Why is the middle third Cantor set written as this?

My first question is, is the middle third Cantor set the same as the Cantor set? I've never heard it called the middle third Cantor set.

Secondly, why is this true:

"I’m going to assume that Cantor set here refers to the standard middle-thirds Cantor set $C$ described here. It can be described as the set of real numbers in $[0,1]$ having ternary expansions using only the digits $0$ and $2$, i.e., real numbers of the form $$\sum_{n=1}^\infty \frac{a_n}{3^n},$$ where each $a_n$ is either $0$ or $2$. "

I'm not truly understanding why it would be 0 or 2 for $a_n$. I understand that the numbers from [0,1] can be written in ternary as 0,1, or 2. I don't understand why the "1" is taken out. Is it because we take the middle third out every time and we lose anything that can be written in ternary as "1"?

It's called the middle-thirds Cantor set because in general you can construct a class of sets with similar properties using a similar but scaled construction. For example, you can start with $[0,1]$, remove an interval of length $\frac{1}{2}$ from the center. Then you have $2$ intervals of length $\frac{1}{4}$, remove an interval of length $\frac{1}{8}$ from the center. Inductively, at each step you have a disjoint union of intervals of length $l$ remaining in your set, and you remove an interval of length $l/2$ from each interval. This set, which we might call the Cantor "middle-halves" set, has many of the same properties of the Cantor middle-thirds set. From this you can imagine constructing the "middle-fourths" set and many other Cantor-type sets. The middle-thirds set is sort of standard because it's the easiest Cantor-type set to construct (mainly it's easy to figure out the lengths of the intervals at each step).

The reason for the ternary expansion is precisely as you stated, the middle-thirds construction removes any numbers with absolutely necessary $1$-s in the ternary expansion. You should check this for yourself for a few cases: for example, check if $0.1abcd...$ (ternary) can be in the middle-thirds set, then $0.01abcd...$, $0.21abcd...$, and so on. Then you'll see why the Cantor set construction removes them. This excludes cases like $1/3$, which lies in the Cantor set and has ternary expansion $0.1000...$, because it can also be written $0.0222...$ .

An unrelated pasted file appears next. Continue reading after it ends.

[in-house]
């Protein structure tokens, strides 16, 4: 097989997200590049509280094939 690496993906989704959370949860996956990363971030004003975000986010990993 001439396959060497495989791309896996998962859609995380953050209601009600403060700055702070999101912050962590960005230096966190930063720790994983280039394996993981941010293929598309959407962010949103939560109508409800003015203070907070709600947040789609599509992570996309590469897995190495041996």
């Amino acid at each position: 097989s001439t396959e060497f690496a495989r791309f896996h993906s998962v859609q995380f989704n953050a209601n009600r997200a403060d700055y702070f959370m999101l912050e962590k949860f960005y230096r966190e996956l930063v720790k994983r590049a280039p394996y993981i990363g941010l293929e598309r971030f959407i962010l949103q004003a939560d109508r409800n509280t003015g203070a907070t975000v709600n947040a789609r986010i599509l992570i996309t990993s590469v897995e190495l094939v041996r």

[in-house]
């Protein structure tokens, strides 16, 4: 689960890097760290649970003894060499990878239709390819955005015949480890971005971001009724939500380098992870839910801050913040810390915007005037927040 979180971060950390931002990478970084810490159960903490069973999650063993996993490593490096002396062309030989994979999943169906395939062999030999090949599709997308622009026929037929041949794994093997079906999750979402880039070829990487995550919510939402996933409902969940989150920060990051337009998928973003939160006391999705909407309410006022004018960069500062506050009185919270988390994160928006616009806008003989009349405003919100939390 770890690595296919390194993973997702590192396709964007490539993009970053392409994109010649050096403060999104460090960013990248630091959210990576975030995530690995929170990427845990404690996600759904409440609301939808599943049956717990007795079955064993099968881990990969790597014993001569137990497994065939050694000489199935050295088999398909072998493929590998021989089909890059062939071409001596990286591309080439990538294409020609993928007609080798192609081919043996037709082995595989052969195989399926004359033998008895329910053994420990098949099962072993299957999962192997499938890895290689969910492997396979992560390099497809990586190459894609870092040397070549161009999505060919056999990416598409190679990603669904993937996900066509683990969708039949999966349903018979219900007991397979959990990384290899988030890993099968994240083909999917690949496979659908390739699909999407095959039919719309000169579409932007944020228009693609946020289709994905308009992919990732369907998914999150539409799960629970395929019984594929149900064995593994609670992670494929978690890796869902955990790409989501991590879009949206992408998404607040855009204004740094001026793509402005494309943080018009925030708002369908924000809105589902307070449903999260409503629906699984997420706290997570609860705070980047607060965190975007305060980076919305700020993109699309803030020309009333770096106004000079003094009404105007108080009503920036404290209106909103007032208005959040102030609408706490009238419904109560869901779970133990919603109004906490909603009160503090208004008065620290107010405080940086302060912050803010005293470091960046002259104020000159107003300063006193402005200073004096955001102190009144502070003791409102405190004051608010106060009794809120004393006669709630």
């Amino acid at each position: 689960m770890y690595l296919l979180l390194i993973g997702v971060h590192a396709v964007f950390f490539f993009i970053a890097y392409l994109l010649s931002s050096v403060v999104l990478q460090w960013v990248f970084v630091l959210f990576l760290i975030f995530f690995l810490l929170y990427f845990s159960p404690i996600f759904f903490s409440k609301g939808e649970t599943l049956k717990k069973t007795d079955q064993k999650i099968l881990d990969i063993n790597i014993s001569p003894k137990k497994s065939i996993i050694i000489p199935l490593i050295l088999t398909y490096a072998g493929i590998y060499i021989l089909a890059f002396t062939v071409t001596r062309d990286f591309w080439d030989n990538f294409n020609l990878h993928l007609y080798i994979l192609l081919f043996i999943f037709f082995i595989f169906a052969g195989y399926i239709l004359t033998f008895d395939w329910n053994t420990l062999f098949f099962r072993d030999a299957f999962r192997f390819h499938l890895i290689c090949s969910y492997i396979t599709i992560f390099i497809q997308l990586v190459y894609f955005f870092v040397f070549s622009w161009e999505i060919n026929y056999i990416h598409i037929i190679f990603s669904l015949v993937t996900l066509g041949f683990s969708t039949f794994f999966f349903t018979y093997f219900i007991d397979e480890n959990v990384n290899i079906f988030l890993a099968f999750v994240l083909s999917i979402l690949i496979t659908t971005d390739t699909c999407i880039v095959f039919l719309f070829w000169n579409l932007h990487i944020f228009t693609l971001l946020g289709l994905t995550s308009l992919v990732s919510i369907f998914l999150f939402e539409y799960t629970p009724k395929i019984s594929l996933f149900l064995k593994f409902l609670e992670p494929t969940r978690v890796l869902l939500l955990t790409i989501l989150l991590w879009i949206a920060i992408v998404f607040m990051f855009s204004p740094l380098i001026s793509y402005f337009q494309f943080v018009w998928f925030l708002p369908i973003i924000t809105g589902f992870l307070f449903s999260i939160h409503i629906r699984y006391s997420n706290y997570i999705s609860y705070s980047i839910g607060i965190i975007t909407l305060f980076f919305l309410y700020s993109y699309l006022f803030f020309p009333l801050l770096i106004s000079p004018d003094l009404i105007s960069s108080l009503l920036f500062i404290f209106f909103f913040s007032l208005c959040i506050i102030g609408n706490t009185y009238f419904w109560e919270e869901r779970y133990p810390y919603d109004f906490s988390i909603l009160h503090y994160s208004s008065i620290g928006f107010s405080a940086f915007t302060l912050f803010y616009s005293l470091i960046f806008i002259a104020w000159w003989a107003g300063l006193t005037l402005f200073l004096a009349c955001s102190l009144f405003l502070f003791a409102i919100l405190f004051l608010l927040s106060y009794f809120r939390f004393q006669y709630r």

• Correct me if I'm wrong, but isn't 0.01 = 1/9 in our normal numerical system, and isn't that left when you take away the first middle third? – H5159 Nov 22 '14 at 2:22
• Yes, that's precisely my point. – Gyu Eun Lee Nov 22 '14 at 2:23
• But if 1/9 is left doesn't that mean our summation includes ternary values with 1 in them? – H5159 Nov 22 '14 at 2:25
• Ah, I see. The problem is that ternary expansions are not unique. $1/9$ can be written as $0.01000...$, but it can also be written as $0.00222...$. (Like how $1 = 0.999...$.) The convention is to write the ternary expansion with only $0$-s and $2$-s if possible, and throw out numbers that require a $1$ no matter what you do. Notice that you also keep $1/3$ (and in general lots of $k/3^n$-s) by the middle-thirds construction (they lie at the endpoints of intervals you don't delete), but the ones you keep can all be written without $1$-s. – Gyu Eun Lee Nov 22 '14 at 2:34
• Not quite; for example, $2/3$ is an endpoint we keep as well (but of course $2/3 = 0.2000...$ so this is fine). We lose any values that must have $1$ in its ternary expansion, not the ones that merely can be written with $1$. The numbers $1/3^n$ are examples of numbers that can be written with $1$ in ternary, but they don't have to be written with $1$. You can always do $0.000....0222...$ (0-s until the $n+1$-th ternary place) for these instead of $0.000...01000...$ ($0$-s until the $n$-th ternary place). Therefore we keep all $1/3^n$, though this doesn't exhaust the list of endpoints. – Gyu Eun Lee Nov 22 '14 at 2:50

You can build several "essentially" different cantor sets, some have Lebesgue measure 0, some have positive measure. For instance, take the unit interval, remove the "middle fifth" (take a linear function to the interval $[0, 5]$ and remove the preimage of the open $(2,3)$). On step 2, remove the "middle twenty-fifth" of each of the two remaining intervals, etc. At the end you will get a nowhere dense closed set with no isolated points (so, a Cantor set), but its measure will be strictly positive.

The standard Cantor is cbuild by removing one third of each interval at each step, and yes, it relates to the '1' digit in the ternary expansion of the number.

First question: typically the Cantor set is the middle third Cantor set, while a Cantor set can be any of a number of similar sets, including variants that have positive measure.

Second question: essentially, yes. Being more precise, in the $i$th stage of the construction one removes all the remaining numbers whose ternary expansion has a $1$ in the $i$th place. Hence at the end of the construction, all the numbers have no $1$s in their ternary expansion.